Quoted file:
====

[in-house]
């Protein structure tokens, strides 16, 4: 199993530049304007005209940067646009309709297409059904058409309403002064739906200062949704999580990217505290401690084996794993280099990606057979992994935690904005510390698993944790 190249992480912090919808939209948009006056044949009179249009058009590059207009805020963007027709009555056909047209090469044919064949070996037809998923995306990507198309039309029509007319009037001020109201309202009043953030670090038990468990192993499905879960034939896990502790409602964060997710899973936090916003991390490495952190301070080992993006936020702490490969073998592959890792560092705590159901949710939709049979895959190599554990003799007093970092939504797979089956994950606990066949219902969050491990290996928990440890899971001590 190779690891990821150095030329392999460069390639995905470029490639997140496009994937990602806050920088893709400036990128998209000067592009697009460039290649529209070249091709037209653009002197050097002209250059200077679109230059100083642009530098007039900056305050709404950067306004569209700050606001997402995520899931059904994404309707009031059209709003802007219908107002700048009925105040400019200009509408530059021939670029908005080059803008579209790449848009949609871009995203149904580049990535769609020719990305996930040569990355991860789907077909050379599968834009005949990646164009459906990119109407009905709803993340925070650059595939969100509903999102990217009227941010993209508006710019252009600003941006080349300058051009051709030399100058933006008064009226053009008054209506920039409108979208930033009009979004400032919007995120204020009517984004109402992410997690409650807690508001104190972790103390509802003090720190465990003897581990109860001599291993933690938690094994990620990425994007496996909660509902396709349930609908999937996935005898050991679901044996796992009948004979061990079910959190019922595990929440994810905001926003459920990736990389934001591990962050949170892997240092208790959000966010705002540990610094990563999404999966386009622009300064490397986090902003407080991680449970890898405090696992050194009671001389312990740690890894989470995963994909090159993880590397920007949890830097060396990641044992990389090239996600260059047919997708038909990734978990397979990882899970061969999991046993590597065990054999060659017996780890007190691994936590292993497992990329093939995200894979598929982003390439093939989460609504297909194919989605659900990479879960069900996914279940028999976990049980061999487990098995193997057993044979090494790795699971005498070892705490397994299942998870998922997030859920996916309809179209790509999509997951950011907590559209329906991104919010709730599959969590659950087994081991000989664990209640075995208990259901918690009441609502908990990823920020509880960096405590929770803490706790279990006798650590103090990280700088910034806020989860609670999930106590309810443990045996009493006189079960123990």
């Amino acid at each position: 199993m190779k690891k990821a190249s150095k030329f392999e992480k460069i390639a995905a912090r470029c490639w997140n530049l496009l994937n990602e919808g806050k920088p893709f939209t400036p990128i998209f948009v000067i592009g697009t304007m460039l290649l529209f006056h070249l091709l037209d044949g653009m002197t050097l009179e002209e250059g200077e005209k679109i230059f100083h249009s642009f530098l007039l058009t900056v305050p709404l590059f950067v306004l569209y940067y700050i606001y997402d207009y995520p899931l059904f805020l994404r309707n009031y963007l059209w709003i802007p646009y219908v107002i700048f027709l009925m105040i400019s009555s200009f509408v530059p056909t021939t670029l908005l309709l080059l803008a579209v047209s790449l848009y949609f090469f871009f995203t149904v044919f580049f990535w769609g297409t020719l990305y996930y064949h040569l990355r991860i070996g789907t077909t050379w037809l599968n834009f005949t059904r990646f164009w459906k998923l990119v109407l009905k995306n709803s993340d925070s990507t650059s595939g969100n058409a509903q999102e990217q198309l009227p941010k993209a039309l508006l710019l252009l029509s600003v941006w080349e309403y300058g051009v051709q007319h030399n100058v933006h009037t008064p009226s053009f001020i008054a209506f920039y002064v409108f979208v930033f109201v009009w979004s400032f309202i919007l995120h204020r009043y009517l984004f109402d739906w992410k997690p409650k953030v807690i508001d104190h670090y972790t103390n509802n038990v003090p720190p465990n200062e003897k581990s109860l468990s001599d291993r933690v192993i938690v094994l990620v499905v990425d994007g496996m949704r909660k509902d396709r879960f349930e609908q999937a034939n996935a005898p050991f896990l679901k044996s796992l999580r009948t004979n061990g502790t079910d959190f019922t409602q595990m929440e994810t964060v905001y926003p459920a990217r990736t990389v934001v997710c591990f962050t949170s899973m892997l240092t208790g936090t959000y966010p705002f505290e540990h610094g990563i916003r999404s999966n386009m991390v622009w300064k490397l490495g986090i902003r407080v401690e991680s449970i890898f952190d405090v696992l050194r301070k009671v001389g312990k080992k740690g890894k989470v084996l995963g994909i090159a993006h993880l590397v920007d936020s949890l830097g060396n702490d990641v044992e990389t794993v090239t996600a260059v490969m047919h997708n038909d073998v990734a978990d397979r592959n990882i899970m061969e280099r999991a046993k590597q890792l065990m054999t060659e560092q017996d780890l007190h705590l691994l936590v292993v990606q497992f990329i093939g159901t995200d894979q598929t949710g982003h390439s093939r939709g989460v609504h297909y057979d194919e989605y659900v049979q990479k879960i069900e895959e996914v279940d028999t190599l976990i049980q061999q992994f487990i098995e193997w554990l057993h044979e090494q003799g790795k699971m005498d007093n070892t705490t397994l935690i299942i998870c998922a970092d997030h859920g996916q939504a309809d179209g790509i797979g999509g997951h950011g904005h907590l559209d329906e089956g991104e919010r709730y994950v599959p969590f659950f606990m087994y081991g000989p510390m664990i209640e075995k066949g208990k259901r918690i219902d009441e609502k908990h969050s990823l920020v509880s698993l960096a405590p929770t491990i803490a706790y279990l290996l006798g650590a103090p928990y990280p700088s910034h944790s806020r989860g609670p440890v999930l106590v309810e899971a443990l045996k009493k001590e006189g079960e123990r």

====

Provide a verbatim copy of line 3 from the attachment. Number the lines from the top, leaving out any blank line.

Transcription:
């Amino acid at each position: 199993m190779k690891k990821a190249s150095k030329f392999e992480k460069i390639a995905a912090r470029c490639w997140n530049l496009l994937n990602e919808g806050k920088p893709f939209t400036p990128i998209f948009v000067i592009g697009t304007m460039l290649l529209f006056h070249l091709l037209d044949g653009m002197t050097l009179e002209e250059g200077e005209k679109i230059f100083h249009s642009f530098l007039l058009t900056v305050p709404l590059f950067v306004l569209y940067y700050i606001y997402d207009y995520p899931l059904f805020l994404r309707n009031y963007l059209w709003i802007p646009y219908v107002i700048f027709l009925m105040i400019s009555s200009f509408v530059p056909t021939t670029l908005l309709l080059l803008a579209v047209s790449l848009y949609f090469f871009f995203t149904v044919f580049f990535w769609g297409t020719l990305y996930y064949h040569l990355r991860i070996g789907t077909t050379w037809l599968n834009f005949t059904r990646f164009w459906k998923l990119v109407l009905k995306n709803s993340d925070s990507t650059s595939g969100n058409a509903q999102e990217q198309l009227p941010k993209a039309l508006l710019l252009l029509s600003v941006w080349e309403y300058g051009v051709q007319h030399n100058v933006h009037t008064p009226s053009f001020i008054a209506f920039y002064v409108f979208v930033f109201v009009w979004s400032f309202i919007l995120h204020r009043y009517l984004f109402d739906w992410k997690p409650k953030v807690i508001d104190h670090y972790t103390n509802n038990v003090p720190p465990n200062e003897k581990s109860l468990s001599d291993r933690v192993i938690v094994l990620v499905v990425d994007g496996m949704r909660k509902d396709r879960f349930e609908q999937a034939n996935a005898p050991f896990l679901k044996s796992l999580r009948t004979n061990g502790t079910d959190f019922t409602q595990m929440e994810t964060v905001y926003p459920a990217r990736t990389v934001v997710c591990f962050t949170s899973m892997l240092t208790g936090t959000y966010p705002f505290e540990h610094g990563i916003r999404s999966n386009m991390v622009w300064k490397l490495g986090i902003r407080v401690e991680s449970i890898f952190d405090v696992l050194r301070k009671v001389g312990k080992k740690g890894k989470v084996l995963g994909i090159a993006h993880l590397v920007d936020s949890l830097g060396n702490d990641v044992e990389t794993v090239t996600a260059v490969m047919h997708n038909d073998v990734a978990d397979r592959n990882i899970m061969e280099r999991a046993k590597q890792l065990m054999t060659e560092q017996d780890l007190h705590l691994l936590v292993v990606q497992f990329i093939g159901t995200d894979q598929t949710g982003h390439s093939r939709g989460v609504h297909y057979d194919e989605y659900v049979q990479k879960i069900e895959e996914v279940d028999t190599l976990i049980q061999q992994f487990i098995e193997w554990l057993h044979e090494q003799g790795k699971m005498d007093n070892t705490t397994l935690i299942i998870c998922a970092d997030h859920g996916q939504a309809d179209g790509i797979g999509g997951h950011g904005h907590l559209d329906e089956g991104e919010r709730y994950v599959p969590f659950f606990m087994y081991g000989p510390m664990i209640e075995k066949g208990k259901r918690i219902d009441e609502k908990h969050s990823l920020v509880s698993l960096a405590p929770t491990i803490a706790y279990l290996l006798g650590a103090p928990y990280p700088s910034h944790s806020r989860g609670p440890v999930l106590v309810e899971a443990l045996k009493k001590e006189g079960e123990r």